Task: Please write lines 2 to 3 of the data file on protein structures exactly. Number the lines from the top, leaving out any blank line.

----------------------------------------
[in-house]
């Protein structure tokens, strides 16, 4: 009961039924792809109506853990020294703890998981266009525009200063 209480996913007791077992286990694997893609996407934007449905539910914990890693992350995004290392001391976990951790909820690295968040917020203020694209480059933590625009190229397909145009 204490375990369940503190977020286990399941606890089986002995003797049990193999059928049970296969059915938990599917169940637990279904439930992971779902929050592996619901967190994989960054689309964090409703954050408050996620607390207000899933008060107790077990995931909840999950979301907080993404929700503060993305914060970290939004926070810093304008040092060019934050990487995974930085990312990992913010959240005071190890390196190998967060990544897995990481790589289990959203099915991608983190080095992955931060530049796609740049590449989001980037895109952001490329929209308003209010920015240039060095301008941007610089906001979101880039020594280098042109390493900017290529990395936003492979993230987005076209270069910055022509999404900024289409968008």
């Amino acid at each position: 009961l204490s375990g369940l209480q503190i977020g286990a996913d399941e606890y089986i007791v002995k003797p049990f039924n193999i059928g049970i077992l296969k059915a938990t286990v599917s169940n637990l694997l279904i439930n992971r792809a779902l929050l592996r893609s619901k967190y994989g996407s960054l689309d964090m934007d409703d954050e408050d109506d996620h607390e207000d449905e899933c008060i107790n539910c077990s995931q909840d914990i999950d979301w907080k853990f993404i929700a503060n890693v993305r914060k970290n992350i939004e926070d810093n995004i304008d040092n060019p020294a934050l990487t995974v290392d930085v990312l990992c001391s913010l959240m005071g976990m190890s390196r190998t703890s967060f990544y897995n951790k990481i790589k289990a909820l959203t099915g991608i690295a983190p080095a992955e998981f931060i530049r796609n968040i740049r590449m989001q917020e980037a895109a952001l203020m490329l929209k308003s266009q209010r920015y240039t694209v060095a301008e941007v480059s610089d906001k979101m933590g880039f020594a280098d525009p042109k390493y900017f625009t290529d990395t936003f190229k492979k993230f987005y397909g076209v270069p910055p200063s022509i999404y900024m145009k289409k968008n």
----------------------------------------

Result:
């Protein structure tokens, strides 16, 4: 009961039924792809109506853990020294703890998981266009525009200063 209480996913007791077992286990694997893609996407934007449905539910914990890693992350995004290392001391976990951790909820690295968040917020203020694209480059933590625009190229397909145009 204490375990369940503190977020286990399941606890089986002995003797049990193999059928049970296969059915938990599917169940637990279904439930992971779902929050592996619901967190994989960054689309964090409703954050408050996620607390207000899933008060107790077990995931909840999950979301907080993404929700503060993305914060970290939004926070810093304008040092060019934050990487995974930085990312990992913010959240005071190890390196190998967060990544897995990481790589289990959203099915991608983190080095992955931060530049796609740049590449989001980037895109952001490329929209308003209010920015240039060095301008941007610089906001979101880039020594280098042109390493900017290529990395936003492979993230987005076209270069910055022509999404900024289409968008």
């Amino acid at each position: 009961l204490s375990g369940l209480q503190i977020g286990a996913d399941e606890y089986i007791v002995k003797p049990f039924n193999i059928g049970i077992l296969k059915a938990t286990v599917s169940n637990l694997l279904i439930n992971r792809a779902l929050l592996r893609s619901k967190y994989g996407s960054l689309d964090m934007d409703d954050e408050d109506d996620h607390e207000d449905e899933c008060i107790n539910c077990s995931q909840d914990i999950d979301w907080k853990f993404i929700a503060n890693v993305r914060k970290n992350i939004e926070d810093n995004i304008d040092n060019p020294a934050l990487t995974v290392d930085v990312l990992c001391s913010l959240m005071g976990m190890s390196r190998t703890s967060f990544y897995n951790k990481i790589k289990a909820l959203t099915g991608i690295a983190p080095a992955e998981f931060i530049r796609n968040i740049r590449m989001q917020e980037a895109a952001l203020m490329l929209k308003s266009q209010r920015y240039t694209v060095a301008e941007v480059s610089d906001k979101m933590g880039f020594a280098d525009p042109k390493y900017f625009t290529d990395t936003f190229k492979k993230f987005y397909g076209v270069p910055p200063s022509i999404y900024m145009k289409k968008n």